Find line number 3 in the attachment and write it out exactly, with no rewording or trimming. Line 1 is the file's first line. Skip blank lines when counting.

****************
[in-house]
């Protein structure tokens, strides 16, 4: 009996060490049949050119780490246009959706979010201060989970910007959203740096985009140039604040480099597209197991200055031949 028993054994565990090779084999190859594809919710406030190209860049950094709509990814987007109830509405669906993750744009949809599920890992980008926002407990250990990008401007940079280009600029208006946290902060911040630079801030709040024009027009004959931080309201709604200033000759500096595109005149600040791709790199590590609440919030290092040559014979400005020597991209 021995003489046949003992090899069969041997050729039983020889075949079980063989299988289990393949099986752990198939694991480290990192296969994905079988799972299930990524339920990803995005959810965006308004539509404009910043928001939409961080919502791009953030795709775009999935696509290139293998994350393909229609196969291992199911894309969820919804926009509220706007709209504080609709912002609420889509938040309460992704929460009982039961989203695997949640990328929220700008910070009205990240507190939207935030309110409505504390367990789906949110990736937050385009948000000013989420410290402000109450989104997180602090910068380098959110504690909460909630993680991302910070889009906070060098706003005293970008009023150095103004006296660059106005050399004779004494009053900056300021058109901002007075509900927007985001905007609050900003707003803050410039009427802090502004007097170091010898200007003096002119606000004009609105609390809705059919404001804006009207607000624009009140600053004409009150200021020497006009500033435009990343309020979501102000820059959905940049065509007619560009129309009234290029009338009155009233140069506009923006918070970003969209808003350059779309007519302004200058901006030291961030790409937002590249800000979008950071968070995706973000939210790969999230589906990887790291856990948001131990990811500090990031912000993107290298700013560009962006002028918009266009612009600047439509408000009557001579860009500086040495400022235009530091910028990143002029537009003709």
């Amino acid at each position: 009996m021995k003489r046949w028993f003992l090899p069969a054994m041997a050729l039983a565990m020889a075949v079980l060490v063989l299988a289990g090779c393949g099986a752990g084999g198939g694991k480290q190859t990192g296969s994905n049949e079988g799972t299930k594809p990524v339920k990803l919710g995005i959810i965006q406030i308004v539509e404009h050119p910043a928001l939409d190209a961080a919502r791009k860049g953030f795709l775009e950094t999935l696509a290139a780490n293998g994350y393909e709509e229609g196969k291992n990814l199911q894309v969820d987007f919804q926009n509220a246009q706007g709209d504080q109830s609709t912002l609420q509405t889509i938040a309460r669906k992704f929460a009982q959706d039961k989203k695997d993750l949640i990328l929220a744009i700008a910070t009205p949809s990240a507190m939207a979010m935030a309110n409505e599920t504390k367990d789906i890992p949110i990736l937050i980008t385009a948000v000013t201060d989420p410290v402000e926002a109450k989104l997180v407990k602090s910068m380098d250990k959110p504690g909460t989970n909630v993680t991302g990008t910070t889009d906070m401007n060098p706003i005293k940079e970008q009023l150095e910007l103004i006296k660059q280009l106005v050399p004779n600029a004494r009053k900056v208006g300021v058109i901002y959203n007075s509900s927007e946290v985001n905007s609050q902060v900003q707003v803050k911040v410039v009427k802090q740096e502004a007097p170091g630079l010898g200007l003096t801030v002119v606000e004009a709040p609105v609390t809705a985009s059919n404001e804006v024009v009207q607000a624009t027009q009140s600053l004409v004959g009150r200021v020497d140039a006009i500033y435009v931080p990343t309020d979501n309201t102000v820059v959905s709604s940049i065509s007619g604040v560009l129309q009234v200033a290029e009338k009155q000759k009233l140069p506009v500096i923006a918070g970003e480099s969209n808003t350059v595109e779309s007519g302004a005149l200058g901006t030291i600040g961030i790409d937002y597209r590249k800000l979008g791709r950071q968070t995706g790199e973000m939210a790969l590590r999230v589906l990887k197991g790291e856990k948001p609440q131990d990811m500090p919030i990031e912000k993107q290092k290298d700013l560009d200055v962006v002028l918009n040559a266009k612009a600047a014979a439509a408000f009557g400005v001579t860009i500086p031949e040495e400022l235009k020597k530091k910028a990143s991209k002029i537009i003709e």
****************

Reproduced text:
């Amino acid at each position: 009996m021995k003489r046949w028993f003992l090899p069969a054994m041997a050729l039983a565990m020889a075949v079980l060490v063989l299988a289990g090779c393949g099986a752990g084999g198939g694991k480290q190859t990192g296969s994905n049949e079988g799972t299930k594809p990524v339920k990803l919710g995005i959810i965006q406030i308004v539509e404009h050119p910043a928001l939409d190209a961080a919502r791009k860049g953030f795709l775009e950094t999935l696509a290139a780490n293998g994350y393909e709509e229609g196969k291992n990814l199911q894309v969820d987007f919804q926009n509220a246009q706007g709209d504080q109830s609709t912002l609420q509405t889509i938040a309460r669906k992704f929460a009982q959706d039961k989203k695997d993750l949640i990328l929220a744009i700008a910070t009205p949809s990240a507190m939207a979010m935030a309110n409505e599920t504390k367990d789906i890992p949110i990736l937050i980008t385009a948000v000013t201060d989420p410290v402000e926002a109450k989104l997180v407990k602090s910068m380098d250990k959110p504690g909460t989970n909630v993680t991302g990008t910070t889009d906070m401007n060098p706003i005293k940079e970008q009023l150095e910007l103004i006296k660059q280009l106005v050399p004779n600029a004494r009053k900056v208006g300021v058109i901002y959203n007075s509900s927007e946290v985001n905007s609050q902060v900003q707003v803050k911040v410039v009427k802090q740096e502004a007097p170091g630079l010898g200007l003096t801030v002119v606000e004009a709040p609105v609390t809705a985009s059919n404001e804006v024009v009207q607000a624009t027009q009140s600053l004409v004959g009150r200021v020497d140039a006009i500033y435009v931080p990343t309020d979501n309201t102000v820059v959905s709604s940049i065509s007619g604040v560009l129309q009234v200033a290029e009338k009155q000759k009233l140069p506009v500096i923006a918070g970003e480099s969209n808003t350059v595109e779309s007519g302004a005149l200058g901006t030291i600040g961030i790409d937002y597209r590249k800000l979008g791709r950071q968070t995706g790199e973000m939210a790969l590590r999230v589906l990887k197991g790291e856990k948001p609440q131990d990811m500090p919030i990031e912000k993107q290092k290298d700013l560009d200055v962006v002028l918009n040559a266009k612009a600047a014979a439509a408000f009557g400005v001579t860009i500086p031949e040495e400022l235009k020597k530091k910028a990143s991209k002029i537009i003709e």